still had guns on the river. and i remember calling doris and saying i don't understand what kind of father this is. and why don't more people talk about this. this is actually an irresponsible thing to do. we discussed it and we're still discussing it. it's a fascinating aspect of lincoln that there is this-- it's i think sort of emblematic of his relationship to his sons and the world this incredible compassion, he was just thinking of the world from tad's point of view and thinking he would just be crushed if i left him behind. and sort of abrogating his responsible as a parent to take care of this kid at the same tool. and also being somewhat removed from the, you know, focused on something else he had a mission to go, to richmond. and not quite connected to the specifics of what he was about to do. and there's that quality to lincoln that i found really fascinating. so you know, there were issues like that that just
came over. i mean i still don't understand how lincoln thought it was a good idea to make andrew johnson his second vice president. he had a perfectly good one. he got rid of him. the 1864 election and asked this guy who clearly was not going to be greet after the war in terms of reconstruction and freed slaves. and lincoln had been shot at many times before he was actually killed. and no president had been assassinated but he knew it was a possibility. so it seems to me difficult to unrsta h cohave made the mistake of-- . >> rose: so what conclusion did you come to? >> i think he sometimes over-- this is the only thing i will ever say critical of abraham lincoln. i think he sometimes over-- his ability to strategize, i think there was also an obsession behind it he was absolutely terrified of losing the 64 election. and he was right to be because george mcclellan as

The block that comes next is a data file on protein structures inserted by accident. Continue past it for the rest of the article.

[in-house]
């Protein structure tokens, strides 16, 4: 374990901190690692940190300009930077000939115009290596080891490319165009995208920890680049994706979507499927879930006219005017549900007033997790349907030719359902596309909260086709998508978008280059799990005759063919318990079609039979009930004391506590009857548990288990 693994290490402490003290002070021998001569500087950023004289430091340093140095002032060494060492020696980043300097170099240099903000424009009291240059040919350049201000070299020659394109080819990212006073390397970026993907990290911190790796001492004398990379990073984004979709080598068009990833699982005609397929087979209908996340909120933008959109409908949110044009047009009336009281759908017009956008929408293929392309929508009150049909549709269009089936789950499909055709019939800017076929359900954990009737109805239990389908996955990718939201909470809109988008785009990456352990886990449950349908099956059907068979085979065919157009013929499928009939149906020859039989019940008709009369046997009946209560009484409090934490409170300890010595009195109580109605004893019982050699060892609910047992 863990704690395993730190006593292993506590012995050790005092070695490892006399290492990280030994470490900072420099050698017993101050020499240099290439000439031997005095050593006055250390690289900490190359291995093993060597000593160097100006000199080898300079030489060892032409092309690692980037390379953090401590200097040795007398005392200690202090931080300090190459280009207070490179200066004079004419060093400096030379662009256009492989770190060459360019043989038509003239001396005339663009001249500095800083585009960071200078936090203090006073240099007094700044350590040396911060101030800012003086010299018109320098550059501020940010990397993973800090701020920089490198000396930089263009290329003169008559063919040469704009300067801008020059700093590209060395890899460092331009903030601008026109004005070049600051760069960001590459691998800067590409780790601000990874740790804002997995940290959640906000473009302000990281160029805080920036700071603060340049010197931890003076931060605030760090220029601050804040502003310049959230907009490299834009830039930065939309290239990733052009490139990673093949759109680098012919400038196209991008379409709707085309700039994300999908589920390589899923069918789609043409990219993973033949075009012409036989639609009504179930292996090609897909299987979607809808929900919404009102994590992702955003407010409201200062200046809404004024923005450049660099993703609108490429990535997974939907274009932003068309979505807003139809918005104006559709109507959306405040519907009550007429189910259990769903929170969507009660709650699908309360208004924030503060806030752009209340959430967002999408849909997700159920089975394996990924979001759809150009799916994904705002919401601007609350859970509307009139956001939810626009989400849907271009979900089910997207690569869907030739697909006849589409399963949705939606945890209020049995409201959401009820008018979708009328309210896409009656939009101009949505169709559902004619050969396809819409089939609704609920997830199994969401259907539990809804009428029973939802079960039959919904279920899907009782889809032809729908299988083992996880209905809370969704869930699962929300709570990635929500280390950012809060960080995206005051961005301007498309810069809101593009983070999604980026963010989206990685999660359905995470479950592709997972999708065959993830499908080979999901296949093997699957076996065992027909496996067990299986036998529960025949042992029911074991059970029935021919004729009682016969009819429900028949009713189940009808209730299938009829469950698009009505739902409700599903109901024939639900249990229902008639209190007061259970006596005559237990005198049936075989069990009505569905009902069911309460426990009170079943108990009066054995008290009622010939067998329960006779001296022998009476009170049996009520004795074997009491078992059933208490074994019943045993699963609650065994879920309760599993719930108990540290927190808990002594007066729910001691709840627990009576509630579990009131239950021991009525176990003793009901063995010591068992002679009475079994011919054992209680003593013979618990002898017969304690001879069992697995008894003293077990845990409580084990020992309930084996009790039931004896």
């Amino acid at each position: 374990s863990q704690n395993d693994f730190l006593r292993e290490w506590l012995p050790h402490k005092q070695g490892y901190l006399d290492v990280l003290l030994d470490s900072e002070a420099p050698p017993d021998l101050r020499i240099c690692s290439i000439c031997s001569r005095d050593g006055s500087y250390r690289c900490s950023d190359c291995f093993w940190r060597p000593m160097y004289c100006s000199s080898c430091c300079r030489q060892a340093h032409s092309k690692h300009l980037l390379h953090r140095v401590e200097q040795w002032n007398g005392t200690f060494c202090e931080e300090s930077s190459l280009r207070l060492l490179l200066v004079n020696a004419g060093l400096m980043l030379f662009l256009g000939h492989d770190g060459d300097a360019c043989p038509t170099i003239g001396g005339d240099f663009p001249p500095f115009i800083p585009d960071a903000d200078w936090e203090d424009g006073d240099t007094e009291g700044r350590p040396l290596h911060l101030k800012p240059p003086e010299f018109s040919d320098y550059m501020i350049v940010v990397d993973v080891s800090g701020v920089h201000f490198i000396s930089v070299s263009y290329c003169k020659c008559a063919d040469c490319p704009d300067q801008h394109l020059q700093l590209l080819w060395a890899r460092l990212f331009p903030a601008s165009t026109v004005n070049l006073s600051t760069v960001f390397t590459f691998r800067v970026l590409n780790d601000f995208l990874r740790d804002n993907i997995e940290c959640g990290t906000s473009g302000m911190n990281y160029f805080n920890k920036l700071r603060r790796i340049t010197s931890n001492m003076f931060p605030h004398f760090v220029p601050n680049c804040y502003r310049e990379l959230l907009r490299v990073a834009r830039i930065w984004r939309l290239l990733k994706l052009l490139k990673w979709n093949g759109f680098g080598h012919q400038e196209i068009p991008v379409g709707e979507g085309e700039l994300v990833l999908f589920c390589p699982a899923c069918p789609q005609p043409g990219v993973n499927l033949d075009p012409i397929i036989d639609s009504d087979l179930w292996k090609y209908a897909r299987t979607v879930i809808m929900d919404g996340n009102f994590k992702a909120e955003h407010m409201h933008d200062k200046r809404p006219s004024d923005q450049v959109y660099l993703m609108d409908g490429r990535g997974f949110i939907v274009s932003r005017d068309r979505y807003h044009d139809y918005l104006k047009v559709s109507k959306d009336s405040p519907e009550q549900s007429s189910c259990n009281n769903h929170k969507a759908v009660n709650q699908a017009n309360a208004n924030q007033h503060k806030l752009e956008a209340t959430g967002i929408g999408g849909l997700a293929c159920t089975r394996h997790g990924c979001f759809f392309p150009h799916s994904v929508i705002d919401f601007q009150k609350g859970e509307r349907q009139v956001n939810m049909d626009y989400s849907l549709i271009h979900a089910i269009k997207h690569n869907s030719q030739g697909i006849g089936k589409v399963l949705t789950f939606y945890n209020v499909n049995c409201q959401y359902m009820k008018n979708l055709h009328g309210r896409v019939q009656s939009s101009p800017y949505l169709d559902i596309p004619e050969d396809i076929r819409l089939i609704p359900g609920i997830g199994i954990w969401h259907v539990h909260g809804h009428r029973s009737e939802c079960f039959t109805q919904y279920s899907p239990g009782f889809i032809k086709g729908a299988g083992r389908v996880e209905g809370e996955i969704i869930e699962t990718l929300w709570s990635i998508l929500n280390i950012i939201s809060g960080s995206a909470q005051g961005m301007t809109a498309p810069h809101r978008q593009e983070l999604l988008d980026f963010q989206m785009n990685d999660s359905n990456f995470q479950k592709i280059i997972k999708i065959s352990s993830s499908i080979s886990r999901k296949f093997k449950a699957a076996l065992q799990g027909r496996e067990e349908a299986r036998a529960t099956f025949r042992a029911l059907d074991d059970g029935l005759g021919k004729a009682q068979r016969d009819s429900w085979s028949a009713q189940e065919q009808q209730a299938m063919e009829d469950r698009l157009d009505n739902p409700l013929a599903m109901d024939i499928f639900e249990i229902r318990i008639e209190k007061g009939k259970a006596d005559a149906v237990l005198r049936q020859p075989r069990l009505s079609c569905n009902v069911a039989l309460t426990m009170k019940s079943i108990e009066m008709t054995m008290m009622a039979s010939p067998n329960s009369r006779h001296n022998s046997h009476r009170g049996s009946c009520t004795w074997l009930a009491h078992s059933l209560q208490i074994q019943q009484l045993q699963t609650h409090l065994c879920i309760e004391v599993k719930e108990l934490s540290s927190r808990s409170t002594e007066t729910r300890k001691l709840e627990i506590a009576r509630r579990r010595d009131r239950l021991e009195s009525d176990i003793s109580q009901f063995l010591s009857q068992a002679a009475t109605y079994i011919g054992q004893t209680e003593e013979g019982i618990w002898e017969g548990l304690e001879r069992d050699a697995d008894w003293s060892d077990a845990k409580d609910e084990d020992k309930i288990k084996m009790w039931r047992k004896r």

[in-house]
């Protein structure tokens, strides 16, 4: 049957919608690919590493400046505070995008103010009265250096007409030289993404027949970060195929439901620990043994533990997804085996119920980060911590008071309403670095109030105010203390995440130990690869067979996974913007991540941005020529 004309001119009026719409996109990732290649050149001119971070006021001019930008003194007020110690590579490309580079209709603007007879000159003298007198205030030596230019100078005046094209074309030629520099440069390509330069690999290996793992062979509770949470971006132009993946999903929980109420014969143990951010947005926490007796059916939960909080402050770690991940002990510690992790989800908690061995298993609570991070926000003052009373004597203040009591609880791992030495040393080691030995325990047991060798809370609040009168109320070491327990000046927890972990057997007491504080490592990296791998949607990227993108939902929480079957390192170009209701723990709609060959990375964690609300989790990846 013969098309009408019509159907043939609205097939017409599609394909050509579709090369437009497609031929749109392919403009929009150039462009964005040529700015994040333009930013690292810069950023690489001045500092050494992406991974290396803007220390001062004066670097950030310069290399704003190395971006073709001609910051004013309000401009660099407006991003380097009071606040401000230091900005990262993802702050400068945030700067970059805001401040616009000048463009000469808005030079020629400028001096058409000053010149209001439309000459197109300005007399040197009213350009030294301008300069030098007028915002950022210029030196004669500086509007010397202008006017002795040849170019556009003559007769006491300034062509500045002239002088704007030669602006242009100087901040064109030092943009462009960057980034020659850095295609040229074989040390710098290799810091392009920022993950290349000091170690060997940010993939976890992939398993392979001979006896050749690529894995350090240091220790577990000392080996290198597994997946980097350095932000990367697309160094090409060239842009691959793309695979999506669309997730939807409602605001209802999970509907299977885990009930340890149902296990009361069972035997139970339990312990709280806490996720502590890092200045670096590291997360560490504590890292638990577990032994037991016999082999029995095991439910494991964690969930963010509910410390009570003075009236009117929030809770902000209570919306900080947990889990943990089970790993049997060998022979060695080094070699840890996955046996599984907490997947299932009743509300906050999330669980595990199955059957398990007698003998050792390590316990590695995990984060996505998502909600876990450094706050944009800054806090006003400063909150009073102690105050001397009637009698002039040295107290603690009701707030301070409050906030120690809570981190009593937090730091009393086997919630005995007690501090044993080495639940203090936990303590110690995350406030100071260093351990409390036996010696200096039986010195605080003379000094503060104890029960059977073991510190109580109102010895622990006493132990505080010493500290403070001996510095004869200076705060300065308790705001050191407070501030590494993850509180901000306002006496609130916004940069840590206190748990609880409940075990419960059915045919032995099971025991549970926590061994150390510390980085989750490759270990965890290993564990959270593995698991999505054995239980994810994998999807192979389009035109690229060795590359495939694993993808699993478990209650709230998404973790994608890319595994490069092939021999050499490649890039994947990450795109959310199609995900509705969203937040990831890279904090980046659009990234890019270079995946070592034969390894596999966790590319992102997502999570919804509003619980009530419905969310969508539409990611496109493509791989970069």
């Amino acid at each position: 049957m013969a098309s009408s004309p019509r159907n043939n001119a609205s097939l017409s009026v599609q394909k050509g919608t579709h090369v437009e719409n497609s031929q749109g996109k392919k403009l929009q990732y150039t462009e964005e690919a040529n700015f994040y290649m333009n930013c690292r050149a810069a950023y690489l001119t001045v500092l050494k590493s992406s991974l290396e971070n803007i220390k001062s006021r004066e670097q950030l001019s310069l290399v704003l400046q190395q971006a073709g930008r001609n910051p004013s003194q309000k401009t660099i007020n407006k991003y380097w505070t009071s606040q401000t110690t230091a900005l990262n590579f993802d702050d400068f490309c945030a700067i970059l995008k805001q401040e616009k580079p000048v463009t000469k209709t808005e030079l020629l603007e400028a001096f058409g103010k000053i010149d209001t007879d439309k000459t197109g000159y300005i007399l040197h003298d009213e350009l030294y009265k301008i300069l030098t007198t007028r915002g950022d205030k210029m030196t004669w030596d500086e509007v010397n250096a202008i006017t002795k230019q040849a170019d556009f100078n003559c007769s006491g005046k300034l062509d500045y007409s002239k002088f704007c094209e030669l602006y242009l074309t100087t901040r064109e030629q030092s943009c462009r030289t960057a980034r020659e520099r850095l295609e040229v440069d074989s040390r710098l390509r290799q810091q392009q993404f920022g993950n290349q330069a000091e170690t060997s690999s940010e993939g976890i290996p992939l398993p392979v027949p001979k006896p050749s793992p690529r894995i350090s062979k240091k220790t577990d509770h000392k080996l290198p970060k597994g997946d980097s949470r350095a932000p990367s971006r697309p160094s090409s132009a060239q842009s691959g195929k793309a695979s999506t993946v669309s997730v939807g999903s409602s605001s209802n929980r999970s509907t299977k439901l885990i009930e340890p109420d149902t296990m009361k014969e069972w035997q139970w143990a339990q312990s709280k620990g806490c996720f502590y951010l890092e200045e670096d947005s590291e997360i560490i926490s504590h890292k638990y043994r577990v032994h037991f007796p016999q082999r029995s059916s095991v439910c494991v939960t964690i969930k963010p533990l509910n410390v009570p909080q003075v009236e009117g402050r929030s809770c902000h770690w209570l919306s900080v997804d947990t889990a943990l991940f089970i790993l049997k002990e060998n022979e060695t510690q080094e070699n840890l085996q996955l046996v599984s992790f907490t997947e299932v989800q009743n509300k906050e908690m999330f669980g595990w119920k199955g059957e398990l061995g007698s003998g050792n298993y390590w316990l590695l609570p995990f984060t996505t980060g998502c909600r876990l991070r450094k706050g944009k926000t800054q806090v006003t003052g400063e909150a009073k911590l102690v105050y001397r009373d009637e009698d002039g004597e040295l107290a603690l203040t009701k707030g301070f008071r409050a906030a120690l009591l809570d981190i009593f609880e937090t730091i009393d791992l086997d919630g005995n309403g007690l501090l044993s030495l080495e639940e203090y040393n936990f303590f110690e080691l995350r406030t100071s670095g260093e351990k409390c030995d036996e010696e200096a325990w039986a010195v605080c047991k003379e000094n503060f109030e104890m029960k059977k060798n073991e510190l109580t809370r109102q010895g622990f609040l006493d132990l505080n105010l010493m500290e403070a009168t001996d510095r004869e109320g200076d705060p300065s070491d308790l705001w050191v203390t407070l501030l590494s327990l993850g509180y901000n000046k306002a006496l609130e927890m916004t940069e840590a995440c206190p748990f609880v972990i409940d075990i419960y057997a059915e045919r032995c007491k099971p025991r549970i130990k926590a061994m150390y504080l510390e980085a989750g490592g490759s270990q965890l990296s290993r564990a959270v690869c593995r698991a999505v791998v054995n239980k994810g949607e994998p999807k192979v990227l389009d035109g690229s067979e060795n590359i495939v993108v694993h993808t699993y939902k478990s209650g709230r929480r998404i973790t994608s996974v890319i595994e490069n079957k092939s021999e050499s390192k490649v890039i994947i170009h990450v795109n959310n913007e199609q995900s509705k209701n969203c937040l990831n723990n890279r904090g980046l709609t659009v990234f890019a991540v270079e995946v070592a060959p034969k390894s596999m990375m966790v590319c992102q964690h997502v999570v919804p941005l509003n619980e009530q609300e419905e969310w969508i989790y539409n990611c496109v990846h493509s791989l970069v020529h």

president in november '64 and it came close, if sherr hand hadn't taken atlanta mcclellan probably could have won. and lincoln was doing everything coto keep the republican party together and to make sure that he got re-elected. and i think that johnson was from tennessee. he was loyal, union guy, and lincoln thought this will pull in the border states, this will calm down the democrats. >> same reason they chose lyndon johnson. >> people have chosen vice presidents in the case of kennedy he picked somebody who turned out to be, with the exception of the vietnam war, a very great president. >> the man ready to be president. >> yes, absolutely. and somebody, but johnson famously was possibleably drunk when he gave his acceptance, hisnaugal speech, the vice president used to give them on the floor of the senate in the 19th century. and johnson was either in a panic or was drunk. and gave an incoherent speech and sort of announced to everybody that he was going to be bad news. and he turned out to be-- . >> rose: bad news.
>> really, really bad news. and i think that lincoln didn't need to worry as much as he was worried but he had to make sure he had every angle covered and so he made a mistake. >> rose: so when the time you first, you obviously knew something about lincoln when i began this project, whenever that was. when was that. >> 2006. >> ros sten cas up. >> he called me. we had finished making munich. >> which i loved by the way. >> just that lunch scene out in the country was enough for me. >> isn't that great. that is so beautifully filmed. i really love it i had a blast making mune wick him, i just loved it. we had to deal with lot fers criticism from people. afterwards and we found that, you know, it was in a way it wasn't fun doing that but we were in the trenches together for a little while, responding to things and you know, standing by our position. or the position of the film, standing by the film. and we became i think close in a certain sense. and we just enjoyed working with each other. so he asked me about two months after the oscars were